June 21, 2019

Rethinking Innovation

Greg Moyer

Greg Moyer
CMO, Co-Founder/Flow Immersive

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Let's get one thing straight; innovation is the engine of progress.

However, today, the term "innovation" is everywhere -- in magazines, journals, conferences, books, blogs, boardrooms, and news. The more the word is used, the more its meaning becomes diluted. Today innovation is commonly used as a synonym for creativity, ideas, and inventions.

I believe it’s time to refocus and sharpen not just the definition of innovation but how to carry out innovation as a course of action, at least for business and take a critical look at two popular approaches. Business leaders with an eye to the future and armed with a growth mindset have been obsessing about innovation. Many have been wasting time, money, and resources by not thinking about innovation in a way that results in new origination and growth.

Let’s agree on a few definitions. An idea is a formulated thought or opinion.  An invention is the creation of a new, unique, or novel device, method, composition, or process – based on an idea. It may also be a further improvement upon a machine or product or alternate means of achieving a process. Conversely, innovation is an act of implementing an invention or improving a product or process by introducing new ways or ideas. Note the progression from a thought to a thing to the implementation of the thing.

According to the Business Dictionary, innovation is the process of translating an idea or invention into a good or service that creates value for which customers will pay.

In her study, "Creativity and Innovation in Organizations," Harvard Business School Professor Teresa Amabile states, “innovation is the successful implementation of creative ideas within an organization.”

I want to take the professor’s definition to the next level: innovation, and especially high-performance innovation is the successful implementation of a worthy invention within an organization – not just the implementation of “creative ideas.”

The order of progression is deliberate. First, there is a creative idea. Then the idea should be transformed into an invention. Next is the implementation of the invention: innovation. Bingo! Within each progression is another progression of steps, but like anything else, innovation is dependent on the quality of what comes before it: garbage in, garbage out.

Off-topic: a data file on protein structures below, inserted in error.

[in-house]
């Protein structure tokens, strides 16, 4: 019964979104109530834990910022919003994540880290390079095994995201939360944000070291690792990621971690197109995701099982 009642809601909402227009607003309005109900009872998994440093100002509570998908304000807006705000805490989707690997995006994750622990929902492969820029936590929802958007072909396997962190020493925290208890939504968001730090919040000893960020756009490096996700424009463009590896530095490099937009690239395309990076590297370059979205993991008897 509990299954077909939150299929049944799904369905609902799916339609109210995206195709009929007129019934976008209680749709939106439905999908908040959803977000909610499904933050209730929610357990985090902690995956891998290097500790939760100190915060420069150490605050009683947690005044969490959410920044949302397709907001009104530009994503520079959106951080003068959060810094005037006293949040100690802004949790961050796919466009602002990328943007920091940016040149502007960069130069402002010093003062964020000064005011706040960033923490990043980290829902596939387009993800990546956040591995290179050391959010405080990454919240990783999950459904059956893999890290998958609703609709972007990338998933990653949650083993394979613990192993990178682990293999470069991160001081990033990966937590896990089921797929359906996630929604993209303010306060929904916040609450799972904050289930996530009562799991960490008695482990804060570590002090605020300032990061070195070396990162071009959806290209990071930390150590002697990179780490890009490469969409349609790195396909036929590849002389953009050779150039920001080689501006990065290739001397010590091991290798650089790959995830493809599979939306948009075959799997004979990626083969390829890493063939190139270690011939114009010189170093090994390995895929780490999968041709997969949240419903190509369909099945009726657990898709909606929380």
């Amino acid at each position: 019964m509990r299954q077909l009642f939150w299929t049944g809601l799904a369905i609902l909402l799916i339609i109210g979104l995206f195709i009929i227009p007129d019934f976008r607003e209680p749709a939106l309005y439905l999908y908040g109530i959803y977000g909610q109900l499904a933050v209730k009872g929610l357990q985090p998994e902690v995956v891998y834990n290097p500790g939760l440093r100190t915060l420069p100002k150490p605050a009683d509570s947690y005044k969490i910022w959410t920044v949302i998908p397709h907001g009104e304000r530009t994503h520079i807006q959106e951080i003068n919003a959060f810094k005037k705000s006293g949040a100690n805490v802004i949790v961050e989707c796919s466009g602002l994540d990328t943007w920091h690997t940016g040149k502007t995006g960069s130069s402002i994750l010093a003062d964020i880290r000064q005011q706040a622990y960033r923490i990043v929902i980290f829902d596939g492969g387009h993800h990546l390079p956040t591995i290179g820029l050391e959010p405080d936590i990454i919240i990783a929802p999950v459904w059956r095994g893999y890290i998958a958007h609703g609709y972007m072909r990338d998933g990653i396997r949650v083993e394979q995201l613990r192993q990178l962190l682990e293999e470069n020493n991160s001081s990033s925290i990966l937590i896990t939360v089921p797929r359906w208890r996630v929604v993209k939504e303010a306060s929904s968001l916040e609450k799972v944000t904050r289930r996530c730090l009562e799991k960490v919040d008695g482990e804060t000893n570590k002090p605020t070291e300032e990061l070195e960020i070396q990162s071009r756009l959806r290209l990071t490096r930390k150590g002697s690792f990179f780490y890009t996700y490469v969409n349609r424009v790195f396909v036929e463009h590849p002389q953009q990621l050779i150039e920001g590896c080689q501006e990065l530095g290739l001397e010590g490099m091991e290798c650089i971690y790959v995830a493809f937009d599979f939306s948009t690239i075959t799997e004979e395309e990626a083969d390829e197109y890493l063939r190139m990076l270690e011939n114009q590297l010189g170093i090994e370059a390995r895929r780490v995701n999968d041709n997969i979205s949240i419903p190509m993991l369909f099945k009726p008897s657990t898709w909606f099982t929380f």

Innovation begins with an invention that lives at the intersection of being creative and being useful. Most importantly, however, a requisite of innovation is execution.

Leonardo Da Vinci was one of my boyhood idols and still is and by any standard, a creative genius, but he was not a successful innovator. He is credited with 46 paintings considered major works; more than 5,000 pages of illustrated manuscripts; and he conceptualized dozens of potentially useful things from flying machines, scuba gear, and a revolving bridge to a self-propelled car and robotic knight. Note that I said conceptualized — most of his ideas ended with drawings – not many of them resulted in innovations at the time. Most didn't even make it to the point of being inventions.

Like many autodidacts and polymaths, Da Vinci was long on inquisitiveness but short on attention span, and there is a new theory that he might have had ADHD. He had extraordinary powers of observation and a remarkable talent for making connections between different areas of knowledge, a readiness to challenge the status quo, and an uncanny ability to anticipate future discoveries. Though he delivered works for which he was paid, he never realized anything close to financial success. His life yielded an endless succession of untested contraptions, unpublished studies, and unfinished artworks.

Let's not be too critical, however. Da Vinci was a creative genius who didn't have the skill set or a surrounding team of talent and support, not to mention the necessary financial resources to transform most of his ideas and inventions into innovations. He never came close to executing most of them — again, a requirement of innovation.

Having worked with many different tech companies over the past 25 years, some innovative and some not so innovative, I have observed mainly two approaches for business innovation: 

1) “The Playground Approach” and

2) “Optimization”

Both are wrong, in my opinion, and here's why:

The Playground Approach

The Playground Approach relies on randomness like Post-it Notes on the walls. Group or team workshops are initiated too early in the process, resulting in groupthink that homogenizes creative outcomes, and the belief that design is the answer to everything. Some apply the tenets of “design thinking” successfully but others, not so much. You often end up with a whiteboard full of ideas that can’t be implemented or are not credible in advancing the cause of your business.

What you produce is an interesting two-day exercise leading to a beautifully designed Mind Map, PowerPoint deck, or even a video, which ends up in the infinite storage drawer of unused digital media. Applying business value to these almost irrelevant exercises is virtually impossible, so don’t be surprised if most innovation labs based on this approach lose steam and die over the next several years.